Industry Benchmark. According to Shopify, 10.6% of all online purchases get returned. This KPI is meant to be kept as low as possible. The first step is to understand why your customers make returns. Provide a form in which they can give a reason for the return. Some of the most common reasons are:

  • The item did not fit
  • The item did not match the website description
  • The item arrived broken or did not work
  • The item arrived too lateNext, gather and analyze the data. For example, if the top reason for returns was that the item did not fit, review how product sizes are explained on your website and make adjustments as needed. By providing customers with the clearest explanation of the product before purchase will help decrease the Cost of Returns. Finally, include customer reviews on the product page. This will help to provide the clearest possible understanding of the product and legitimize your business to new customers.

Inventory Management Costs

What is it?

Inventory Management Costs consist of all the expenses of ordering, holding, and managing inventory. They are often broken up into three categories: ordering, carrying, and stockout costs.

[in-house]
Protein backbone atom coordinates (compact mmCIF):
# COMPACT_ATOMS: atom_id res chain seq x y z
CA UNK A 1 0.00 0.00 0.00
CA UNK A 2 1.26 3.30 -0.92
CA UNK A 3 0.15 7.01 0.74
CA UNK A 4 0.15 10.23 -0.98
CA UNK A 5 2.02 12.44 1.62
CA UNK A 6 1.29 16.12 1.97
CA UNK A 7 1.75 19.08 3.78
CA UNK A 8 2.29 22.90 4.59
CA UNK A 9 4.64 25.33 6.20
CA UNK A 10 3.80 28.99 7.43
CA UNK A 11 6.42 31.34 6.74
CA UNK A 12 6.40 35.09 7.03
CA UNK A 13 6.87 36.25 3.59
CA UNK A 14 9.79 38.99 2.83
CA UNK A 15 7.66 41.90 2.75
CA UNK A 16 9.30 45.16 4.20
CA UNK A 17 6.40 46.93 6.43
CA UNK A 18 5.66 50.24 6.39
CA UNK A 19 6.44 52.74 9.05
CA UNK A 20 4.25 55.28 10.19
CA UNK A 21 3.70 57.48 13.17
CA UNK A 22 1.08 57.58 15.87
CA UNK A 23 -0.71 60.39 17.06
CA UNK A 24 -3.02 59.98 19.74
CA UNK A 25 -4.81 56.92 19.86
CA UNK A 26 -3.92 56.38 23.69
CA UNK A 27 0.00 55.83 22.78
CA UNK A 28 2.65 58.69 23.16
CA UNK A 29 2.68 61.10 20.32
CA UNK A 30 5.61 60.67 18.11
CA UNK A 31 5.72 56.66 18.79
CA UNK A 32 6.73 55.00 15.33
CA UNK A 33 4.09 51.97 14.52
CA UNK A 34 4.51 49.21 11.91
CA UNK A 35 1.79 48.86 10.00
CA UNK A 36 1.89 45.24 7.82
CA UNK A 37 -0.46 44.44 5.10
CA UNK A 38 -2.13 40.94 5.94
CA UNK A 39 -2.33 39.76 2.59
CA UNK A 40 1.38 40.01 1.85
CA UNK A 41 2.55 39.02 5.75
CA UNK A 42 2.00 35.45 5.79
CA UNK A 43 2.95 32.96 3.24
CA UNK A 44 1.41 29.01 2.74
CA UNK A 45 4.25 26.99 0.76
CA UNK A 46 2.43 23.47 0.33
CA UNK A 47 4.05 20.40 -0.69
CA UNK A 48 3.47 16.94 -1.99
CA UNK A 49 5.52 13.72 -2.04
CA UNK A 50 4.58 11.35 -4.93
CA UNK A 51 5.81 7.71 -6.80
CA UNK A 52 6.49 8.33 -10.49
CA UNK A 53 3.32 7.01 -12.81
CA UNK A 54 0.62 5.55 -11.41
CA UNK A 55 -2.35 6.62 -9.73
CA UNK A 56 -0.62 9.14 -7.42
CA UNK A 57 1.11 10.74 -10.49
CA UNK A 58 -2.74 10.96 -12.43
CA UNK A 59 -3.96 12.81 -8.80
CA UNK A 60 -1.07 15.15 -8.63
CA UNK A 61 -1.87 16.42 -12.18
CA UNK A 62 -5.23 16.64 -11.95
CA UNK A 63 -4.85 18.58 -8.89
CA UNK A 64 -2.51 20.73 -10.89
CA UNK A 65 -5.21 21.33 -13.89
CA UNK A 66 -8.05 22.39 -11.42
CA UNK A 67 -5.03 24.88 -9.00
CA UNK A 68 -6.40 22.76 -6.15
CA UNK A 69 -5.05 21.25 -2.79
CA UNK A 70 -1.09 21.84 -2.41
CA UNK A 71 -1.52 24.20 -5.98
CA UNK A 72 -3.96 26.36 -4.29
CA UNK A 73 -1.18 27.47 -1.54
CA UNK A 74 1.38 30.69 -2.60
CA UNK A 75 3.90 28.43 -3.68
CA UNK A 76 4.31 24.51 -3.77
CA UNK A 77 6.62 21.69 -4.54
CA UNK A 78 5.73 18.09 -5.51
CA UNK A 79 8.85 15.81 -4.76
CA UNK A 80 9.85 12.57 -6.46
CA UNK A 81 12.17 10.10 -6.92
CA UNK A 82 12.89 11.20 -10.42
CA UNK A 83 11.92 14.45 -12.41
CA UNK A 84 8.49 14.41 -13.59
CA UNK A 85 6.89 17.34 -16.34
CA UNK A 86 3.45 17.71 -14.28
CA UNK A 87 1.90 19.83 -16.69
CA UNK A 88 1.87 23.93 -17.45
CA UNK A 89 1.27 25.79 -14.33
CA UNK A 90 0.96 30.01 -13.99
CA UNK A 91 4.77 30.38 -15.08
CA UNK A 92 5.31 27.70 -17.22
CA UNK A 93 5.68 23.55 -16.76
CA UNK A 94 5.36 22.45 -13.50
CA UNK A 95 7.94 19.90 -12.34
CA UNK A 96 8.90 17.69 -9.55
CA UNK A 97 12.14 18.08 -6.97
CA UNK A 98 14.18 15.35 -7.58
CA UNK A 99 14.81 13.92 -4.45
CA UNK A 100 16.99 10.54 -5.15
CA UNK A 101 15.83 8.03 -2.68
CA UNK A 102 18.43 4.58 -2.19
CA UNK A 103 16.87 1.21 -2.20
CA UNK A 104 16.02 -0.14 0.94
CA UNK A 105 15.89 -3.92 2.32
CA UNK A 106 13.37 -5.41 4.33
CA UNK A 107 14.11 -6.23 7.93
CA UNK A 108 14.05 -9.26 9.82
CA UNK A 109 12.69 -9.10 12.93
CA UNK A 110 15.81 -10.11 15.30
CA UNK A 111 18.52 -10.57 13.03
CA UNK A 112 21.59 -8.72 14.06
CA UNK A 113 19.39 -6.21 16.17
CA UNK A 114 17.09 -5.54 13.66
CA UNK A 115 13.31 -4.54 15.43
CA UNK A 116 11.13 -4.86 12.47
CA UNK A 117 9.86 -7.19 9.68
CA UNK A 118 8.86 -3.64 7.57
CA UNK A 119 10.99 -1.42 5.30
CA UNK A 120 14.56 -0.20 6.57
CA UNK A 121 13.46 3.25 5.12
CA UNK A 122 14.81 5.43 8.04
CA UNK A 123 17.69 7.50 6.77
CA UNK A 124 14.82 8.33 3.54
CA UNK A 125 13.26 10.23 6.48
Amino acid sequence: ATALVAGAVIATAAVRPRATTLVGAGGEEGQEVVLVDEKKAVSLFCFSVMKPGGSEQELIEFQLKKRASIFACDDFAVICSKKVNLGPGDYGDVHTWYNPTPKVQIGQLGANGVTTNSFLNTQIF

• Ordering Costs consist of purchase orders, invoicing, labor costs, and transportation and processing fees.
  • Carrying Costs are the fees that businesses pay to stock inventory in warehouses and distribution centers. Carrying Costs can vary, but usually consist of storage, labor, taxes, and insurance costs.
  • Stockout Costs represent the lost income and expenses associated with an inventory shortage. For example, if a customer wants to make a purchase but the item is sold out, the business loses the Gross Margin of that sale. Stockout Costs can also be incurred if a business needs to pay a rush fee to replenish their inventory overnight.
Why is it important?

Inventory Management Costs have a direct impact on the bottom line. They can be used to determine how much inventory should be kept on hand, in order to fulfill purchases and steadily grow profitability.

Industry Benchmark. According to Zentail, annual inventory issues total at $1.75 trillion.

How can you reduce your own Inventory Management Costs?

Consider utilizing a multi-channel inventory tracking software, which will enable you to track your inventory levels, orders, and sales as cost-effectively as possible. With it, you can assess how demand changes, and purchase the right amount of inventory at the right time, which drives down Inventory Management Costs.

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Whether you sell on Shopify, Amazon, Walmart, Etsy, WooCommerce, BigCommerce or any combination of them, Xendoo has your back with eCommerce bookkeeping and accounting, so you can achieve deeper insights that drive business success.